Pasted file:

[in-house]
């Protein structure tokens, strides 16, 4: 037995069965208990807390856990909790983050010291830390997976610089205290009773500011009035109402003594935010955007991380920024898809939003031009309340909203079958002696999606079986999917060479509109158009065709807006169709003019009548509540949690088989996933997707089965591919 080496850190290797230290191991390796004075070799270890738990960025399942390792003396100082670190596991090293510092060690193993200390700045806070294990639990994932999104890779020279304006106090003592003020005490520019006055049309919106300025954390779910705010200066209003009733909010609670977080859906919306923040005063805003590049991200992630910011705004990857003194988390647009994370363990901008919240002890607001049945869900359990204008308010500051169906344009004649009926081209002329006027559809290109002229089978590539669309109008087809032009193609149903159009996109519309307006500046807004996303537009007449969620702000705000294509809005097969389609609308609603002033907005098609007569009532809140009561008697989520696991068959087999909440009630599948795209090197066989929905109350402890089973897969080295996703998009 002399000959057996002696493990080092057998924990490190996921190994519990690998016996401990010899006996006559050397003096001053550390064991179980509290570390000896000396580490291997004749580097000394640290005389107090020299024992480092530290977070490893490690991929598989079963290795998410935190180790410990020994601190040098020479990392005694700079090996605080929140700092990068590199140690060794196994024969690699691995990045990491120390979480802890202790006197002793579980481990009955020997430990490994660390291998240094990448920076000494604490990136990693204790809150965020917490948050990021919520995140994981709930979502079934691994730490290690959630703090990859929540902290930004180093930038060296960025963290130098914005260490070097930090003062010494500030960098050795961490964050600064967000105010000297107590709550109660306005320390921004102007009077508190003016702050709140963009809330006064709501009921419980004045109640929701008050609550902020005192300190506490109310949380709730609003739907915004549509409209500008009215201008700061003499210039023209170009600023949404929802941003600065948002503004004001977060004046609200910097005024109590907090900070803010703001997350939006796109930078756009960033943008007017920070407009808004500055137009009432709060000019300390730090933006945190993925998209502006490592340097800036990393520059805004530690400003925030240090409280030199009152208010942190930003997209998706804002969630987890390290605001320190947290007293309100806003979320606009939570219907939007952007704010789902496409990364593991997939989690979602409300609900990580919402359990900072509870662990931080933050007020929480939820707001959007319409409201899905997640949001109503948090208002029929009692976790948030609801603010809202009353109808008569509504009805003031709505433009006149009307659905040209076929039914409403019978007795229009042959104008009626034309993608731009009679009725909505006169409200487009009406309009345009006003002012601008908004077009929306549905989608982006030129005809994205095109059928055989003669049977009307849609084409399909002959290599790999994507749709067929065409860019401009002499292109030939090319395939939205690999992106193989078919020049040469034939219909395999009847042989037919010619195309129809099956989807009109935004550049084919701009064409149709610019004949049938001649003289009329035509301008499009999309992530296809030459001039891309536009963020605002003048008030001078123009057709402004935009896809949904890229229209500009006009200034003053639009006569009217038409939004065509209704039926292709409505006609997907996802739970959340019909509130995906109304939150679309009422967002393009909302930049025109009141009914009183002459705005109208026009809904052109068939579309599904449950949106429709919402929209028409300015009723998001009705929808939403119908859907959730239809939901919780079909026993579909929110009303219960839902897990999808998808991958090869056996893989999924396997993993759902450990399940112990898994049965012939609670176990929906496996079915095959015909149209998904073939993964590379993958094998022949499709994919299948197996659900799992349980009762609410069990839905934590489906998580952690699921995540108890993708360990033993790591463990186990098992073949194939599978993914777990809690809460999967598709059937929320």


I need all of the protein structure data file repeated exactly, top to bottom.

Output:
[in-house]
């Protein structure tokens, strides 16, 4: 037995069965208990807390856990909790983050010291830390997976610089205290009773500011009035109402003594935010955007991380920024898809939003031009309340909203079958002696999606079986999917060479509109158009065709807006169709003019009548509540949690088989996933997707089965591919 080496850190290797230290191991390796004075070799270890738990960025399942390792003396100082670190596991090293510092060690193993200390700045806070294990639990994932999104890779020279304006106090003592003020005490520019006055049309919106300025954390779910705010200066209003009733909010609670977080859906919306923040005063805003590049991200992630910011705004990857003194988390647009994370363990901008919240002890607001049945869900359990204008308010500051169906344009004649009926081209002329006027559809290109002229089978590539669309109008087809032009193609149903159009996109519309307006500046807004996303537009007449969620702000705000294509809005097969389609609308609603002033907005098609007569009532809140009561008697989520696991068959087999909440009630599948795209090197066989929905109350402890089973897969080295996703998009 002399000959057996002696493990080092057998924990490190996921190994519990690998016996401990010899006996006559050397003096001053550390064991179980509290570390000896000396580490291997004749580097000394640290005389107090020299024992480092530290977070490893490690991929598989079963290795998410935190180790410990020994601190040098020479990392005694700079090996605080929140700092990068590199140690060794196994024969690699691995990045990491120390979480802890202790006197002793579980481990009955020997430990490994660390291998240094990448920076000494604490990136990693204790809150965020917490948050990021919520995140994981709930979502079934691994730490290690959630703090990859929540902290930004180093930038060296960025963290130098914005260490070097930090003062010494500030960098050795961490964050600064967000105010000297107590709550109660306005320390921004102007009077508190003016702050709140963009809330006064709501009921419980004045109640929701008050609550902020005192300190506490109310949380709730609003739907915004549509409209500008009215201008700061003499210039023209170009600023949404929802941003600065948002503004004001977060004046609200910097005024109590907090900070803010703001997350939006796109930078756009960033943008007017920070407009808004500055137009009432709060000019300390730090933006945190993925998209502006490592340097800036990393520059805004530690400003925030240090409280030199009152208010942190930003997209998706804002969630987890390290605001320190947290007293309100806003979320606009939570219907939007952007704010789902496409990364593991997939989690979602409300609900990580919402359990900072509870662990931080933050007020929480939820707001959007319409409201899905997640949001109503948090208002029929009692976790948030609801603010809202009353109808008569509504009805003031709505433009006149009307659905040209076929039914409403019978007795229009042959104008009626034309993608731009009679009725909505006169409200487009009406309009345009006003002012601008908004077009929306549905989608982006030129005809994205095109059928055989003669049977009307849609084409399909002959290599790999994507749709067929065409860019401009002499292109030939090319395939939205690999992106193989078919020049040469034939219909395999009847042989037919010619195309129809099956989807009109935004550049084919701009064409149709610019004949049938001649003289009329035509301008499009999309992530296809030459001039891309536009963020605002003048008030001078123009057709402004935009896809949904890229229209500009006009200034003053639009006569009217038409939004065509209704039926292709409505006609997907996802739970959340019909509130995906109304939150679309009422967002393009909302930049025109009141009914009183002459705005109208026009809904052109068939579309599904449950949106429709919402929209028409300015009723998001009705929808939403119908859907959730239809939901919780079909026993579909929110009303219960839902897990999808998808991958090869056996893989999924396997993993759902450990399940112990898994049965012939609670176990929906496996079915095959015909149209998904073939993964590379993958094998022949499709994919299948197996659900799992349980009762609410069990839905934590489906998580952690699921995540108890993708360990033993790591463990186990098992073949194939599978993914777990809690809460999967598709059937929320």